August reads: The Handmaid's Tale by Margaret Atwood

31 Aug 2017

A review of The Handmaid's Tale by Margaret Atwood

The Republic of Gilead offers Offred only one function: to breed.

If she deviates, she will be hanged at the wall or sent out to die slowly of radiation sickness. But even a repressive state cannot obliterate desire - neither Offred's nor that of the two men on which her future hangs.

Before you ask, no I haven’t watched the television adaptation of this yet. I had to read the book first!

It’s hard to know what to say about this classic piece of feminist fiction because I want to implore you to read it whilst giving as little away as possible.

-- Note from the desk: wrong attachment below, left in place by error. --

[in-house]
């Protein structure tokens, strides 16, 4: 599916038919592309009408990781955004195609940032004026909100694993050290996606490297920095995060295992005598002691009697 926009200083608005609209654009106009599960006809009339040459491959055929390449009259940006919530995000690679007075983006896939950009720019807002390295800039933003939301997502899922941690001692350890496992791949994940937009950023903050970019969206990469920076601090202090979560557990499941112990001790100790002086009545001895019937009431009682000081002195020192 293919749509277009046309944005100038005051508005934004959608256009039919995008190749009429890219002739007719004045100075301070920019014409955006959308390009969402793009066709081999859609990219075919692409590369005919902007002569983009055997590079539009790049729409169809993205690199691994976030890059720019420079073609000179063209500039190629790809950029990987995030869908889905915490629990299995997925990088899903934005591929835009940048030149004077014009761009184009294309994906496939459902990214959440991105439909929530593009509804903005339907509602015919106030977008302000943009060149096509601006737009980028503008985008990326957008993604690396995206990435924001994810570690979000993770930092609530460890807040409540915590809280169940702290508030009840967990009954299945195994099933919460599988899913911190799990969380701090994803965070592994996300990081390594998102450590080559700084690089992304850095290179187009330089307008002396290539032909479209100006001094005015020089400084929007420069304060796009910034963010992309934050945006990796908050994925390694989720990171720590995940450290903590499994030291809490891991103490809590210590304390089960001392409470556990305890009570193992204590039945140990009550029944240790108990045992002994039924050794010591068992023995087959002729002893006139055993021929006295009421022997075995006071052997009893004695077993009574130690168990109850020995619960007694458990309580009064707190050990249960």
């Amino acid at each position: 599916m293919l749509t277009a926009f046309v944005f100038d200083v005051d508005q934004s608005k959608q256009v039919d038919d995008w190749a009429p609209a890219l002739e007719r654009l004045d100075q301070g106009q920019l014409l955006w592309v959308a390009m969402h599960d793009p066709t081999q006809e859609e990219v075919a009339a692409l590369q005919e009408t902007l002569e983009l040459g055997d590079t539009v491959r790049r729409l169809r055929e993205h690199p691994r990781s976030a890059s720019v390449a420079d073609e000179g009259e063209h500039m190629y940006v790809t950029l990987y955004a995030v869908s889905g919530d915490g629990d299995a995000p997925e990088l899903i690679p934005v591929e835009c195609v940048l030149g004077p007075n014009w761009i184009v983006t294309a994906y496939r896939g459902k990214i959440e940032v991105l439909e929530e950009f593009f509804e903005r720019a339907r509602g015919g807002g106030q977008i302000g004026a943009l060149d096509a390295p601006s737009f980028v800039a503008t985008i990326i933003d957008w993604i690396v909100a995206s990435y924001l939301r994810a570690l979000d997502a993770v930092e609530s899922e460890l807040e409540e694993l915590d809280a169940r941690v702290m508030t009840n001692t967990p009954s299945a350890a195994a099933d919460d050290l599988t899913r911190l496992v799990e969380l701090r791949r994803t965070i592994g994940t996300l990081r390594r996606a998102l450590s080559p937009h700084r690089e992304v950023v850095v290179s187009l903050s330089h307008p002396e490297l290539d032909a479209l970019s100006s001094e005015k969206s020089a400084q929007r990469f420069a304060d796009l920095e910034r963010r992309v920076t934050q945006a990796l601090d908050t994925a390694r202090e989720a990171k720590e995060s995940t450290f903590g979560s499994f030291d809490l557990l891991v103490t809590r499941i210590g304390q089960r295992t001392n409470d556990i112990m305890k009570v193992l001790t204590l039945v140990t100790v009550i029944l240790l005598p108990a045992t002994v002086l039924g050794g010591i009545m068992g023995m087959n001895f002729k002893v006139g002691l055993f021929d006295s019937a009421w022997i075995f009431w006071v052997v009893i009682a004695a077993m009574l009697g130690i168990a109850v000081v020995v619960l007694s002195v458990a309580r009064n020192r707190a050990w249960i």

The Handmaid's Tale is a horrific portrayal of a future that, alarmingly, feels like it could possibly happen. It’s a dystopian reality, oddly quiet, yet digs deep into your soul. The author unfolds the story gradually, subtly painting an image of stifling oppression through the main character of Offred.

There are many themes to be taken from this book, and each reader will interpret it differently. But I can guarantee you will find yourself hanging on to every word.

Honestly? The Handmaid's Tale is terrifying. It doesn’t feel dated or far-fetched and that’s what makes it all the more disturbing. I’m a few pages from the end but I can already tell you it’s a book I’ll never forget.

And now for the TV show...